A new report makes sense of how local governments are adapting to the fast-changing world of big data, the internet of things and other smart-city technologies.
What: A report from Deltek’s GovWin+Onvia, titled “Smart Cities and Counties: Technology Adoption and Smarter Solutions in Local Government.”
Why: As the smart city movement gains momentum, the ecosystem of products and services designed to support it is exploding. This report details local governments' buying decisions on "nearly 300 different smart solutions" and seeks to make sense of purchasing trends. The report analyzes three years of purchasing data to support its findings.
Findings: The report profiled five categories of smart purchases:
- Transportation -- traffic management, mobile ticketing and location services.
- Emergency response -- emergency and safety services and disaster planning tools.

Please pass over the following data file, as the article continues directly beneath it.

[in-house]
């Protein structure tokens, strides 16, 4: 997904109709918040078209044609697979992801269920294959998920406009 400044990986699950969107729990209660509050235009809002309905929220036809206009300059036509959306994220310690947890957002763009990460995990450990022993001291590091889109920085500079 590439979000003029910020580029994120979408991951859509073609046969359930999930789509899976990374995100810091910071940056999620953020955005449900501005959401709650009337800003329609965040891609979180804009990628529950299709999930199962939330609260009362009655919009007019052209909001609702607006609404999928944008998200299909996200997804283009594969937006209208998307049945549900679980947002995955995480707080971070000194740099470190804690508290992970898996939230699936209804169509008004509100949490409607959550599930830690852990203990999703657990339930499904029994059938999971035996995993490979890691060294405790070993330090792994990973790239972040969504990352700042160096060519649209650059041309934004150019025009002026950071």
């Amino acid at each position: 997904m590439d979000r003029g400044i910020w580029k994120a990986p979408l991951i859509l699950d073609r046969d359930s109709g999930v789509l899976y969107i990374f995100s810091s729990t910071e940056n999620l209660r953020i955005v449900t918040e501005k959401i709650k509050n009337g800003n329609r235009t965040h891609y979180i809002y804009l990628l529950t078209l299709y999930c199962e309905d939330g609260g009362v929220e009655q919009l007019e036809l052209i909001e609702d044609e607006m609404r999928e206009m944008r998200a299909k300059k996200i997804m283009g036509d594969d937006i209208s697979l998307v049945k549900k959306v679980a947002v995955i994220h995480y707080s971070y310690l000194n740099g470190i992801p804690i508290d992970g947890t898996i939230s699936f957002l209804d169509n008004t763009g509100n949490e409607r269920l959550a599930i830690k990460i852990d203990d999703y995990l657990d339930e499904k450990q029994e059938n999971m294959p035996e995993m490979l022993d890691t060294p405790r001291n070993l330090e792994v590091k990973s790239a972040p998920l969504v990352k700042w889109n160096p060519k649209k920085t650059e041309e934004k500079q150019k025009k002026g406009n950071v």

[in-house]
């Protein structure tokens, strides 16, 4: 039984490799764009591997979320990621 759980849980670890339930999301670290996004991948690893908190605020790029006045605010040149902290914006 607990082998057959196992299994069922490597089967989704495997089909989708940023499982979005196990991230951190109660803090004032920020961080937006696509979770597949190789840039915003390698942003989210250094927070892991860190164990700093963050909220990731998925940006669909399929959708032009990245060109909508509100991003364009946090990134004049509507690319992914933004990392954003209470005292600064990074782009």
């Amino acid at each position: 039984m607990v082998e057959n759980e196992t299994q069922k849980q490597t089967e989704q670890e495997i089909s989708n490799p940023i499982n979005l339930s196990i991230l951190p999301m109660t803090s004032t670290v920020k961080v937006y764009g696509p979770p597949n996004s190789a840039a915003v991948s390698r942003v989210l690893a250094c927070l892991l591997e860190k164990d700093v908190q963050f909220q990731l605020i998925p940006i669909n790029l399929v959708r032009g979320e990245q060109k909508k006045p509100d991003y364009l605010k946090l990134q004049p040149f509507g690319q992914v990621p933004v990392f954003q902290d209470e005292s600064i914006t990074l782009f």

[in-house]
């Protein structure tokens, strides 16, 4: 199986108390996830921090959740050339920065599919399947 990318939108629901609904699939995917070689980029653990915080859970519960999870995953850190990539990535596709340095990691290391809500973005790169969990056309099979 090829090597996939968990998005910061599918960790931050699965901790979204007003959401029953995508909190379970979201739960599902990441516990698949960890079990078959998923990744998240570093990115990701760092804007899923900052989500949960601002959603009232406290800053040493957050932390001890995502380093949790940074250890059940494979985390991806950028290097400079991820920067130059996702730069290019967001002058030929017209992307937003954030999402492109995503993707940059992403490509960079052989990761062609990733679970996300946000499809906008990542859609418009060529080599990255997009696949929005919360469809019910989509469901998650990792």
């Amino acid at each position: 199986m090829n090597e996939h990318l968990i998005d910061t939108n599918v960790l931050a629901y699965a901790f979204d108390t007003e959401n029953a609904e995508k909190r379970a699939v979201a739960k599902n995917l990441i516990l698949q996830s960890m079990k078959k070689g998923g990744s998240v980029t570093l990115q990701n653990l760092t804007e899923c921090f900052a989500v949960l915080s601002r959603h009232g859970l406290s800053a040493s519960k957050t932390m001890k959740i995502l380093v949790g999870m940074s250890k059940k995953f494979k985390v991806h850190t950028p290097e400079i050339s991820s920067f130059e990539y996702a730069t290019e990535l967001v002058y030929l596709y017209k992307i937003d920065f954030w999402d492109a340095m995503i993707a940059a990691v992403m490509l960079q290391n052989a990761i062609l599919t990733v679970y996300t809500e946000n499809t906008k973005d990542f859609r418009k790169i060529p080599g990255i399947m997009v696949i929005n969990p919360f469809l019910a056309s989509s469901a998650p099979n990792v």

- Big data resources -- hardware, software and cloud services for managing large datasets and business intelligence.
- Citizen engagement – video tools, customer relationship management software, website design and teleconference systems.
- Connected facilities – networking equipment, CCTV services, telephone systems and wireless equipment.
Cities consistently purchased more than counties across all five categories. Overall, "cities represented the majority (59%) of purchases … with around 43,500 total purchase occasions versus around 30,600 for the counties." The gap between city and county purchases was greatest in the transportation and connected facilities categories.
Additionally, the report ranked the top 50 cities and counties by total smart purchases. While larger populations areas (New York City and Los Angeles County) unsurprisingly topped the lists, smaller cities like Columbus, Ohio, and Memphis, Tenn., outpaced much larger metropolitan areas like Chicago and Houston. The county rankings found similar patterns, showing that the adoption still varies dramatically from one local government to the next.
Takeaway: "The growth rates for smart purchases at the city and county levels averaged 7% per year and ranged from 3% to 10%. In contrast, the benchmark growth rate for the entire IT/telecom category was 4.3%."
More: Read the full report here.